Tuesday, 25 October 2016

Royal Flight

A third runway at Heathrow? How much does the Queen want for Windsor Castle? Anything that anyone would now pay for it, I expect.

It was bad enough spending the week in what the West End had become, but she's not spending the weekend under those same people's sodding aeroplanes, too.

She remains the Head of State of eight independents countries in the Caribbean, plus another with a Caribbean coastline.

That sea also washes four British Overseas Territories, and then there is Bermuda.

She's off.

Of course, if she still wants to avoid aviation altogether, then she should move to St Helena.

Speaking of small islands, that is what lies behind today's decision.

If you have a British concept of distance, then Gatwick is a long way from the centre of London.

But it isn't if you are American, or Continental European, or Russian, or Indian, or Chinese.


  1. It's a great time to move to Richmond. House prices will be low and you can hold all-night raves since it's not as if anyone can reasonably complain about the noise.

    Local businesses will also be booming.

  2. Trade unions and businesses are, for once, United on this.

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    Third runway at Heathrow cleared for takeoff by ministers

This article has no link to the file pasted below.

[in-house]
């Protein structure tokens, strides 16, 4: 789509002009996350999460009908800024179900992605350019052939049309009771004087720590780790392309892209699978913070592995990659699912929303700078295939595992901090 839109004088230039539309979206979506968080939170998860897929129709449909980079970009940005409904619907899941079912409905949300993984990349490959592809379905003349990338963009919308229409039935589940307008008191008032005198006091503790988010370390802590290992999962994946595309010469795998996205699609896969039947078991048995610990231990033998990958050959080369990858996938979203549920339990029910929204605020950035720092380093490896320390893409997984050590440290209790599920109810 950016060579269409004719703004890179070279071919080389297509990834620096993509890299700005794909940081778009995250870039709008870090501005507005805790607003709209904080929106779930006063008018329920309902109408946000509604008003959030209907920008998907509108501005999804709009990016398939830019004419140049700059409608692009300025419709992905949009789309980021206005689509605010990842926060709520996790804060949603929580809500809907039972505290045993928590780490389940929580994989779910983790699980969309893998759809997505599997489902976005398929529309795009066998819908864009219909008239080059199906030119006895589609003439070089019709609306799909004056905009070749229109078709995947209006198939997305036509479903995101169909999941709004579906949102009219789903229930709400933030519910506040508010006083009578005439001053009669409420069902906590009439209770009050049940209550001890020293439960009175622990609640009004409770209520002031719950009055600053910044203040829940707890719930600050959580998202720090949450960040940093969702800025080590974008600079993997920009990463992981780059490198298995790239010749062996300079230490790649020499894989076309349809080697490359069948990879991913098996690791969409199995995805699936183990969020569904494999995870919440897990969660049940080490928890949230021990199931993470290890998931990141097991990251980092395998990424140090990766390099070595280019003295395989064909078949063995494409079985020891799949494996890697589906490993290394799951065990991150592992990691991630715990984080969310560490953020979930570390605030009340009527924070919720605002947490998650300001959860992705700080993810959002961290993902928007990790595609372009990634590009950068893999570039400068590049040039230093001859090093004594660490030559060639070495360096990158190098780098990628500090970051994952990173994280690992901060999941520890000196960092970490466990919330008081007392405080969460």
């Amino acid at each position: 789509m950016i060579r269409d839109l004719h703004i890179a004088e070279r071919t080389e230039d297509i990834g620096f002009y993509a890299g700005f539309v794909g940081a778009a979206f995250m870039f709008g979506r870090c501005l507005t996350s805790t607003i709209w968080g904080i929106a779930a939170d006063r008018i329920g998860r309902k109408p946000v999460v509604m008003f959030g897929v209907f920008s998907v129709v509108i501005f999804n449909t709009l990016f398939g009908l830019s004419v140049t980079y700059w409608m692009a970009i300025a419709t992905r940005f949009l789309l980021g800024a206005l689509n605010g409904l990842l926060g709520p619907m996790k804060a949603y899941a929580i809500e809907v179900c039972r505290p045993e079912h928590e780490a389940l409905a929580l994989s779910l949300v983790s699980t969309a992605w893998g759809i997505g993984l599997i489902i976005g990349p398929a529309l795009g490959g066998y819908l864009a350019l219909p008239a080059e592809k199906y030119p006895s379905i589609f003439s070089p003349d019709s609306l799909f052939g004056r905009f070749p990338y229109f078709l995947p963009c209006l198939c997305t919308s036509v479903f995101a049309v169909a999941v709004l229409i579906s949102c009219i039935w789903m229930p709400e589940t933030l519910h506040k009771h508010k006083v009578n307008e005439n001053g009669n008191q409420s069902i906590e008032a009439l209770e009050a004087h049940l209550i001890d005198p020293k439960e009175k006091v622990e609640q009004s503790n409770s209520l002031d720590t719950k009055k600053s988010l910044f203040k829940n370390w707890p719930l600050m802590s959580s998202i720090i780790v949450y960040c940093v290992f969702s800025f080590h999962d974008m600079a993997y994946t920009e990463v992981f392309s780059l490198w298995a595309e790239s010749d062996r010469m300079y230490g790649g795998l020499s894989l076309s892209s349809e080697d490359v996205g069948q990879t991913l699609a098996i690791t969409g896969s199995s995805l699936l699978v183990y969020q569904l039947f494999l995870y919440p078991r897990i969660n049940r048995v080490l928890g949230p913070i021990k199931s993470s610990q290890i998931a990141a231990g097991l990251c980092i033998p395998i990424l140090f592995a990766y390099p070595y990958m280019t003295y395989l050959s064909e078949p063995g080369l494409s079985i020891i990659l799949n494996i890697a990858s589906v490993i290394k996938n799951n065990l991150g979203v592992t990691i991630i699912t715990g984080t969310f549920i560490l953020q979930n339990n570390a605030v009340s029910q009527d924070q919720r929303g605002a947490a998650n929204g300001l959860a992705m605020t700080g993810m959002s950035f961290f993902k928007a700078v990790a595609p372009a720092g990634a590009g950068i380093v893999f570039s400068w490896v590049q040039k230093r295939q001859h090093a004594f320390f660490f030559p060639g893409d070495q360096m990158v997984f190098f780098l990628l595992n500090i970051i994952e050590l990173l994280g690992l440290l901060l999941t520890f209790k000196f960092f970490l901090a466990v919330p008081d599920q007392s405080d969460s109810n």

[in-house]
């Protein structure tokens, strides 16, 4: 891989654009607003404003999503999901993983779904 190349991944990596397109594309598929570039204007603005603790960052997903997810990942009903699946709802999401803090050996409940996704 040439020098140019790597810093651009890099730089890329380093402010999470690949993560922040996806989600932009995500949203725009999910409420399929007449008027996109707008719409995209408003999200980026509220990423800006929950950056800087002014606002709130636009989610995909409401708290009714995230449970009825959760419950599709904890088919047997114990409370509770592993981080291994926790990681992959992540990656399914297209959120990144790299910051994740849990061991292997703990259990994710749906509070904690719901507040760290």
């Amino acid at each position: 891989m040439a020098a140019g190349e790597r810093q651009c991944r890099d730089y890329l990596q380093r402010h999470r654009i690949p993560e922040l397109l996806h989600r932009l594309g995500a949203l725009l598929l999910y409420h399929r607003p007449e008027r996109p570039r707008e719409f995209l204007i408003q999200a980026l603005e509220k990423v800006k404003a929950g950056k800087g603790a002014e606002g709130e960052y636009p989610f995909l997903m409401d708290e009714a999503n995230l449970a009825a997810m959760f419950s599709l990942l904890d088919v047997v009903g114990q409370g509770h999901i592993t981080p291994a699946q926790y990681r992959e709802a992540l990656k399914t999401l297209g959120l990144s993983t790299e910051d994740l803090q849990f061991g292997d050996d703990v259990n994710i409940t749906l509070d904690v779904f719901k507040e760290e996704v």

By Chris Johnston
    Business reporter
    50 minutes ago
    From the section Business
    Heathrow airportImage copyrightGETTY IMAGES
    The government has approved a third runway at Heathrow to expand UK airport capacity.
    Ministers approved the long-awaited decision at a cabinet committee meeting on Tuesday.
    Transport Secretary Chris Grayling called the decision "truly momentous" and said expansion would improve the UK's connections with the rest of the world and support trade and jobs.
    He will make a statement to the House of Commons about 13:00.

    Media captionTransport Secretary Chris Grayling says it's the best deal for Britain
    A wide range of unions and business groups welcomed the decision to expand Heathrow.

    TUC general secretary Frances O'Grady said it was "absolutely vital for Britain", while CBI chief Paul Drechsler said it would create jobs and boost economic growth.

    1. They frequently are. Voters, however, are a different matter.

      Still, this is what Theresa May's German-style corporatism often looks like. When the big unions and the big employers' union are agreed, then that's that.